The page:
Yours for the Asking 

Finger painting and visualization are toys and tools at Kerry Hargraves' "Playdates."

The notion of "creative visualization" — in which deliberately imagining something can make it manifest in the real world — is a practice almost as old as the idea of magic itself. These days it's back in fashion, thanks mainly to The Secret, Rhonda Byrne's mega-bestselling 2006 book and film based on the premise that if one wants something passionately enough and thinks about it intently enough, the "law of attraction" will deliver it. Adherents claim they've visualized and received everything from love to health to wealth. A typical visualization video, released under Byrne's auspices and scoring more than 2 million YouTube views, intersperses images of money falling from the sky and marble statues turning into gold with all-caps assertions such as "I AM A MONEY MAGNET," "MONEY FALLS LIKE AN AVALANCHE OVER ME," "I AM RECEIVING UNEXPECTED CHECKS IN THE MAIL," and "THERE IS MORE MONEY BEING PRINTED FOR ME RIGHT NOW."

Kerry Hargraves was practicing creative visualization long before The Secret made money fall like an avalanche over its author. Hargraves remembers relishing Shakti Gawain's book Creative Visualization and other such New Age classics more than twenty years ago. "It was one of those things that come into your life and then you get busy and you forget them and then they come back into your life years later," says the Oakland resident, who now leads monthly "playdates" for adults in which visualization exercises are followed by freeform finger painting. Hargraves' next Art of Being Present Creativity Playdate is set for Saturday, July 18, at the Flamingo Surprise Warehouse (809 50th Ave., Unit 6, Oakland).

The idea arose a few years ago at a women's networking retreat, where corporate-manager-turned-professional-sign-painter Hargraves was asked to create an activity for the group: "I suddenly thought: We ought to finger paint." After guiding the dozen-plus participants into a visualization, "I said, 'Okay, try to finger paint the feel of a pine cone. Finger paint the taste of a peach.' The feedback afterward was phenomenal."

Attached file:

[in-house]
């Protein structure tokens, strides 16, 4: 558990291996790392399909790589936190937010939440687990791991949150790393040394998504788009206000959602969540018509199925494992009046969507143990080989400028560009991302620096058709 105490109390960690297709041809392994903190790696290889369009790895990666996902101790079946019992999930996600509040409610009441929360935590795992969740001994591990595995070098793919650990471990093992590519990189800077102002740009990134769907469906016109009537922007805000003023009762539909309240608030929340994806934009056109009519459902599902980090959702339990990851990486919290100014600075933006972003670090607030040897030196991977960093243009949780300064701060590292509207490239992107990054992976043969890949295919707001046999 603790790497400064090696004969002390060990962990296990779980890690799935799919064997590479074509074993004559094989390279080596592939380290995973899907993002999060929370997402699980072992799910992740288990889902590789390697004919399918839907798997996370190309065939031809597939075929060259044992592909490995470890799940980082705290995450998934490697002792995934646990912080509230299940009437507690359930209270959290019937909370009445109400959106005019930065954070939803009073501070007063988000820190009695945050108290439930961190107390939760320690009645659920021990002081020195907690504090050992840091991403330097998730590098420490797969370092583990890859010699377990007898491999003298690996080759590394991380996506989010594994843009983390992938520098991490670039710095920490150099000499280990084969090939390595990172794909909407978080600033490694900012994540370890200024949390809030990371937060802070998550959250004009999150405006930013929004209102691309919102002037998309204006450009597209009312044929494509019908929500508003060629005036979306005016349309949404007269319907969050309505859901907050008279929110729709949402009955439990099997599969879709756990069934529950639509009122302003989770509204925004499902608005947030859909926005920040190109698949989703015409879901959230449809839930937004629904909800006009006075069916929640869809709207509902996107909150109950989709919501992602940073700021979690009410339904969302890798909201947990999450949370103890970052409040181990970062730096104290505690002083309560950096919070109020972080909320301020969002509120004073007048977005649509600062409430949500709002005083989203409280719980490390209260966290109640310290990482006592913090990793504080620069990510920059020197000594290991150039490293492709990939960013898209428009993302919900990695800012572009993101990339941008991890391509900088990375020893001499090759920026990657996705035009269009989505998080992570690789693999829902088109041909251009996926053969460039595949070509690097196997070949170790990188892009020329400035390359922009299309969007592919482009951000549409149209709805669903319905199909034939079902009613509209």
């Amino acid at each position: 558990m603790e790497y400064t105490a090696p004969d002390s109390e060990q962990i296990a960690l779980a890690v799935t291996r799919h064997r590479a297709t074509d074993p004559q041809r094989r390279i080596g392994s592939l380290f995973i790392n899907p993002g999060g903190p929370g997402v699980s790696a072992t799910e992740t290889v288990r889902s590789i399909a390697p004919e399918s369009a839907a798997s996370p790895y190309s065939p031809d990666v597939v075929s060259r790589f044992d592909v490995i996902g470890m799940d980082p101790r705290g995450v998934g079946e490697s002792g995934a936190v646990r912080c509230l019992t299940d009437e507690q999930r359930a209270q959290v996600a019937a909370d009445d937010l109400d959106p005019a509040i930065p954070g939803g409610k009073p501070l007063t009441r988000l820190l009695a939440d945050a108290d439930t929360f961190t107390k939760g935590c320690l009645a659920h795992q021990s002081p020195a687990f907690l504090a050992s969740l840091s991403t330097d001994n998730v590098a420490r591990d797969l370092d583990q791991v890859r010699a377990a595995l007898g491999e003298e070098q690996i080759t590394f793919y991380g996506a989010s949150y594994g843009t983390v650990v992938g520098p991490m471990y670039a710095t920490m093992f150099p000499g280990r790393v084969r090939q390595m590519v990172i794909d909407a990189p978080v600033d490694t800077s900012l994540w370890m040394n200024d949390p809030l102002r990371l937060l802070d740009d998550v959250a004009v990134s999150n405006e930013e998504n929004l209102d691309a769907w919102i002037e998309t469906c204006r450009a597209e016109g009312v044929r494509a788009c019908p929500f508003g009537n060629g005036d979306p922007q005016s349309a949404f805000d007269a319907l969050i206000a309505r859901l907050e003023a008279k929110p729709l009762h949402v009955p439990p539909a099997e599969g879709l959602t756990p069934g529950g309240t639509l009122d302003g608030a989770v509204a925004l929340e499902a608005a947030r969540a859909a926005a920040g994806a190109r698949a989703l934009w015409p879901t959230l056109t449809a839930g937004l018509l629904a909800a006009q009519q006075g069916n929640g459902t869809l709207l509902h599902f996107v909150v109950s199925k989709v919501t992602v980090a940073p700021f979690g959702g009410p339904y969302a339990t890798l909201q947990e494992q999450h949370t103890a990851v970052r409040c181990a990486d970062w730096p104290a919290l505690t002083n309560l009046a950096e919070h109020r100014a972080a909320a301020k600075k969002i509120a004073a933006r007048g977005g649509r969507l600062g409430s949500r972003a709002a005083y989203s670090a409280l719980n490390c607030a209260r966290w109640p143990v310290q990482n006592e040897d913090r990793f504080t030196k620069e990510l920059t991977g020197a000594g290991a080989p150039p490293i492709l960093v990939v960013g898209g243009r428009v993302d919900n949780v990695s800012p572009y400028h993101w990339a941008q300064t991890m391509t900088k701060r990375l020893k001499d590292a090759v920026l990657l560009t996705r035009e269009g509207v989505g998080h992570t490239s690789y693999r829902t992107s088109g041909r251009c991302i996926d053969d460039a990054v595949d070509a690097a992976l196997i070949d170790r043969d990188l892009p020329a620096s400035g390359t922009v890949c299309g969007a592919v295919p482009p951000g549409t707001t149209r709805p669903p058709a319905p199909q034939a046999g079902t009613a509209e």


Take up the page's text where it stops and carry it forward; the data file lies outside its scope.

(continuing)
She believes that visualization "works," within limits: "Sure, there is a certain amount of what you would call magic." But to make things manifest in the real world, "there's also a bit of what you would call action." Even after the most fervent visualization, she says, "you can't just sit on your behind. You have to go out and do something." Acquisition of riches and spouses, The Secret-style, isn't her workshops' main goal. Just as important, Hargraves says, is the power of art and visualization to "bring your concentration into this moment, right now, channeling feelings from the mind through the body into the hand. It's very relaxing as the everyday dreck we have to deal with falls away."

She supplies paper and water-soluble tempera paints, and plans to add acrylics soon because "that way, we can get into the metallic colors — and people really like the shiny things." Participants can finger paint on standard sixteen-by-twenty-two-inch sheets or on gigantic sheets two feet high and nine feet long. Participants are encouraged to wear clothes they don't mind spattering with paint — but for those who forget, Hargraves has a pile of "great big men's shirts to cover up with, like you did in kindergarten." 1:30 p.m., $25; free if you bring three friends.


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